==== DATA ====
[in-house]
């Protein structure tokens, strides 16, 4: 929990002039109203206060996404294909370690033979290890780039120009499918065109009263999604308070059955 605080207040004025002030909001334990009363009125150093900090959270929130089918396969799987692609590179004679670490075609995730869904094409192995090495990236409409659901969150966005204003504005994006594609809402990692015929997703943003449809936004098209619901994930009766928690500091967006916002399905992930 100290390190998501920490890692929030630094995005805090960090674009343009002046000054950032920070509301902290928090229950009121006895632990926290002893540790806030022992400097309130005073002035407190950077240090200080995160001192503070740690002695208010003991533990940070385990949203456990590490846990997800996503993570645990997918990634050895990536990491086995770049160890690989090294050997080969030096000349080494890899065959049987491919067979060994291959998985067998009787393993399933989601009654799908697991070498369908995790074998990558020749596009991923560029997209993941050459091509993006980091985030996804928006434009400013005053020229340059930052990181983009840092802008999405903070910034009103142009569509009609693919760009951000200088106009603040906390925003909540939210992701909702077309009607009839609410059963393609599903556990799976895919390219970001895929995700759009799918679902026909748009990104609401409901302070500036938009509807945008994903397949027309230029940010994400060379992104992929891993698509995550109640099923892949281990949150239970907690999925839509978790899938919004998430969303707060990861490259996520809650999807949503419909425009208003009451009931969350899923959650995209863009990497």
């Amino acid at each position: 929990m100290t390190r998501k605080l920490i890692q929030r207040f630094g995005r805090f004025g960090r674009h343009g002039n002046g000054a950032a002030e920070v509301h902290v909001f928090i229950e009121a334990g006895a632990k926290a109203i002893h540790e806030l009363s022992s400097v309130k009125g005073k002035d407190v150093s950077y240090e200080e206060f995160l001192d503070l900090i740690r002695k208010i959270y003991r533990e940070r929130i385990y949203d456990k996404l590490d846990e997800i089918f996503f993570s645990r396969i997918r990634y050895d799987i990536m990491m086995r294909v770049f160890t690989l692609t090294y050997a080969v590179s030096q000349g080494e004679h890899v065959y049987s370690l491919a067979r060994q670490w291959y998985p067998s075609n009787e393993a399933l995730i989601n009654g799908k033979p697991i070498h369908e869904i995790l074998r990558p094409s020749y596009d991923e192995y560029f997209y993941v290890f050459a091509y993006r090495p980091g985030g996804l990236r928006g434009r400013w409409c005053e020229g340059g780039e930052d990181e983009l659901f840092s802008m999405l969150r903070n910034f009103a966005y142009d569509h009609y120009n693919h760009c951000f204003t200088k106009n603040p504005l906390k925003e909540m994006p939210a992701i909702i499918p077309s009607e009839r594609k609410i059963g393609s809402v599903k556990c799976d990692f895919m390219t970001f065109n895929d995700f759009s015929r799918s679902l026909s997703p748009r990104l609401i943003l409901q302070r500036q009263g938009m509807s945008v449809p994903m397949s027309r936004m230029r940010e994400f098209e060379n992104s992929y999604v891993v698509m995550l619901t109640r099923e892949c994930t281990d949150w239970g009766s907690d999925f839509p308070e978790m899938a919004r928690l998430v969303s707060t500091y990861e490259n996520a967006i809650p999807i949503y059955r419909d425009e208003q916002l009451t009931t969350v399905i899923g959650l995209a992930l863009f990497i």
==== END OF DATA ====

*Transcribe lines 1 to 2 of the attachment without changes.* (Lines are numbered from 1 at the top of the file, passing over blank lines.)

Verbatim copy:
[in-house]
């Protein structure tokens, strides 16, 4: 929990002039109203206060996404294909370690033979290890780039120009499918065109009263999604308070059955 605080207040004025002030909001334990009363009125150093900090959270929130089918396969799987692609590179004679670490075609995730869904094409192995090495990236409409659901969150966005204003504005994006594609809402990692015929997703943003449809936004098209619901994930009766928690500091967006916002399905992930 100290390190998501920490890692929030630094995005805090960090674009343009002046000054950032920070509301902290928090229950009121006895632990926290002893540790806030022992400097309130005073002035407190950077240090200080995160001192503070740690002695208010003991533990940070385990949203456990590490846990997800996503993570645990997918990634050895990536990491086995770049160890690989090294050997080969030096000349080494890899065959049987491919067979060994291959998985067998009787393993399933989601009654799908697991070498369908995790074998990558020749596009991923560029997209993941050459091509993006980091985030996804928006434009400013005053020229340059930052990181983009840092802008999405903070910034009103142009569509009609693919760009951000200088106009603040906390925003909540939210992701909702077309009607009839609410059963393609599903556990799976895919390219970001895929995700759009799918679902026909748009990104609401409901302070500036938009509807945008994903397949027309230029940010994400060379992104992929891993698509995550109640099923892949281990949150239970907690999925839509978790899938919004998430969303707060990861490259996520809650999807949503419909425009208003009451009931969350899923959650995209863009990497």